Sunday, September 8, 2013
The Trayvons of East High
The Trayvons of East High
They weren’t walking too fast or too slow. They may have been wearing a hoodie or carrying candy. They were put on administrative watch rather than by a neighbor. It was “they” who were just talking too loud. On my second day at Duluth East as an Americorps volunteer in charge of the tutor room, I was told without mincing or dicing, “The tutor room was a Black hangout last year. It won’t happen this year.” Cxxxx Lxxxx, a first year vice principal, spoke the language that was not racially elusive, it was a racial directive. Coming from Los Angeles where an average of six different languages could be spoken at one coffee shop, I took offense. After all, was it only the Black kids who were loud and only in that room? Were there designated areas in the school where white people were loud but it went unchecked?
I thought I would take mental progress notes of the tone of the school and the penal code for loud kids and note their race on my tick sheet. During lunch, certain hallways were barricaded and students needed a pass to get to the tutor room. One particular history teacher who liked to raise his voice had special Gestapo tactics that made it difficult with students who had legitimate notes to pass. One of my Native American students who came in for Algebra every day had a note, and he didn’t always let her through. At mid-semester, we were given slips of paper and told to chase down any child who was late to class. However, there was no detention at East so what would be the consequence? As time went on, I noticed many of the students were loud in the tutor room, even the honor students who came there to tutor freshman and sophomores. They would talk and text and one honor student even played me the video of her singing the national anthem at a singing contest. The question was, if a quiet, Black student came into the tutor room, was that considered an anomaly? There was Samantha who liked to sneak onto the SmartBoard after figuring out how it worked, Destiny who likes to steal Scott’s books, a foster kid who came and told me pieces of her life story and Zane who would zone out in the blue papasan. Yet all these kids were white and it made little difference. No one formed groups loud enough to disrupt the real tutoring. In other words, there was no social trafficking to confirm Ms. Lxxx’s theory that the tutor room was a hangout for Black students that took advantage of the room’s purpose.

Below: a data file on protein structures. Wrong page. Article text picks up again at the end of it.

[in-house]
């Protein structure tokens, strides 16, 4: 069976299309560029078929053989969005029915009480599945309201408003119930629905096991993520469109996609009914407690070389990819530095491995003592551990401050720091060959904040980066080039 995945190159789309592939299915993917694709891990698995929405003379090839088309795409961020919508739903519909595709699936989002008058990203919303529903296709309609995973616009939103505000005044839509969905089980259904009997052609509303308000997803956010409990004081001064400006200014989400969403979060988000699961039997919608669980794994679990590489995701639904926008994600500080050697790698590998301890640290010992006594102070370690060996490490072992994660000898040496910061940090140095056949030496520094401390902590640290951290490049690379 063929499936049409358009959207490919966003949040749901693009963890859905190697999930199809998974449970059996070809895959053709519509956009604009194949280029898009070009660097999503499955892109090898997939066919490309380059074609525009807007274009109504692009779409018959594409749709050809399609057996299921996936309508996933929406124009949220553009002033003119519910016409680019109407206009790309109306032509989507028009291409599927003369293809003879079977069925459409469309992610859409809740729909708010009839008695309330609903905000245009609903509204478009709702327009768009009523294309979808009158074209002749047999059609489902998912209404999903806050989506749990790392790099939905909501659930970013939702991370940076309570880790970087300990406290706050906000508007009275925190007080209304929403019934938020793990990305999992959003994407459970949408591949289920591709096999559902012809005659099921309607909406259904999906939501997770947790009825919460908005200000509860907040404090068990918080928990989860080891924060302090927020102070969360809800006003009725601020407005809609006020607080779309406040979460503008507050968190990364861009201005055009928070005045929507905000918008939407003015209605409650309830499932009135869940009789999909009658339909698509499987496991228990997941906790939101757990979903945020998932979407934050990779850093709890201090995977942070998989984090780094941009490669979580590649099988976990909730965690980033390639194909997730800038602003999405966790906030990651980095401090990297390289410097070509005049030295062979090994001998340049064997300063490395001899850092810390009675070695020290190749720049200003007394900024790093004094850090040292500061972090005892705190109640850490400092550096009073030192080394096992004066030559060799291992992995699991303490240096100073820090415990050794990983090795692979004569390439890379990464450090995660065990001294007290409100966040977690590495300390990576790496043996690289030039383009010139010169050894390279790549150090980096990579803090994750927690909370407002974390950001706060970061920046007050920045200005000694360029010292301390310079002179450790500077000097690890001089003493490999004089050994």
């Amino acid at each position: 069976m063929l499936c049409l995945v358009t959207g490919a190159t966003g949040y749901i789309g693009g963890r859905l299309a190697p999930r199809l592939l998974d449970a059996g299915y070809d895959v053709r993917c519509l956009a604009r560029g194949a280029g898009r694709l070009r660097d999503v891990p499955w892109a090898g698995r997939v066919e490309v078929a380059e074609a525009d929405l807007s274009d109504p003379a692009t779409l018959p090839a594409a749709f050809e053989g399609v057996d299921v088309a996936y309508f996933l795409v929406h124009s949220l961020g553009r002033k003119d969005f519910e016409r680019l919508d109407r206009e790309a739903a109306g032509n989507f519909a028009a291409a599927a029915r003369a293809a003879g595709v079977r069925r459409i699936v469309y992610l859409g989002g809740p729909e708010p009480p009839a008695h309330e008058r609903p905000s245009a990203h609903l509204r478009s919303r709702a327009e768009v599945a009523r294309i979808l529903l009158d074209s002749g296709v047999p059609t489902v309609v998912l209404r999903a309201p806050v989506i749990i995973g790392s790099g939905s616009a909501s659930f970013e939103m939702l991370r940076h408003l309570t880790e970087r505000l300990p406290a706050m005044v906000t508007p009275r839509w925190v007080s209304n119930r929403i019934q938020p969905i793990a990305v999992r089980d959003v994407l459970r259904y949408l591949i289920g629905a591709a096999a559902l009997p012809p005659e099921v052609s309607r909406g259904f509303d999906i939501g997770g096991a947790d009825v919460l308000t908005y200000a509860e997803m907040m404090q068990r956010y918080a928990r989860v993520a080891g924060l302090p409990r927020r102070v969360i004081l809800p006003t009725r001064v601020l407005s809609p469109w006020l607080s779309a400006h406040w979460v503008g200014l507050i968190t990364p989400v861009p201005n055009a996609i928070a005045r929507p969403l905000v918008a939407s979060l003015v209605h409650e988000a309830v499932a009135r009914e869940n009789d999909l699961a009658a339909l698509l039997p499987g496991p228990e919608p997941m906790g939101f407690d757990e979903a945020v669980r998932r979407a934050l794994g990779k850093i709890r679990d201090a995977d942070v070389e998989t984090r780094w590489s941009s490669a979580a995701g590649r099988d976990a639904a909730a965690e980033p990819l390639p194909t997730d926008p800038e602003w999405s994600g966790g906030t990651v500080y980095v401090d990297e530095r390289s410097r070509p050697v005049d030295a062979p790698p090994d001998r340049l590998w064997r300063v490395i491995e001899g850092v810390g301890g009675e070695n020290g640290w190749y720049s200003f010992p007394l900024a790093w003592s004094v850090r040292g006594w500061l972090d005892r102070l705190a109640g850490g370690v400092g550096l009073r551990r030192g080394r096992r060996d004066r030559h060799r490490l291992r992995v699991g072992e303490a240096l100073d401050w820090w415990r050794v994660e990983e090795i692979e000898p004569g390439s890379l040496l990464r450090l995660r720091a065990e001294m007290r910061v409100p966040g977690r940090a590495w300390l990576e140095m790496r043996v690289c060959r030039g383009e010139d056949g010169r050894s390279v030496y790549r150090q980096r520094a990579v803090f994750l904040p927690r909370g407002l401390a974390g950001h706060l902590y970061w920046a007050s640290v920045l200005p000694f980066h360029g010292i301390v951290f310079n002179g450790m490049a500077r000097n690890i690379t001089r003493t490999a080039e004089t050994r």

After time, I developed my own theory of social conditioning. Mainly white teachers were subconsciously weeding out Black students because their cultural interaction may have differed from white student communication. My son, a half Liberian, who rarely spoke was recognized by teachers and faculty . I heard over and over “He is such a nice boy.” My interpretation was he wasn’t loud, rarely spoke so that made him an exception. On the first day of orientation with his Special Ed advisor he was told “Don’t hang out with certain Black kids, they will bring you down.” I was sitting right there when it happened. At a staff meeting in mid-September, a teacher raised her hand and said “How come Black kids hang out in the office and don’t get in trouble like other kids?” Ms. Lxxx said “Because most of their life they had little power, and letting them stay in the office once in a while gives them power.” Over time, I realized not everyone has the advantage of a multi-cultural perspective or has lived in a big city. My mother, who grew up in Chisholm thought all Blacks could tap dance in the 1930s. She passed that cultural misconception on to me although I did not believe her.
Eventually, I told one of the district leaders Black students were being singled out in the very base sense. All students have an inclination to slack off in the right circumstances and the phrasing of such speech was ludicrous to me. At least it was by an administrator whom I am sure had racial sensitivity training. A few weeks before I left my Americorps job, the Vice Principal made another statement: “Its too bad the Black kids have nowhere to go.” The whole semester, my co-worker and I had been hosting, tutoring and issuing tests to Black kids. They blended in just fine. My prediction is, it would take a tsunami to change certain people’s way of thinking but we are not in a tropical area. The wave will come on its own.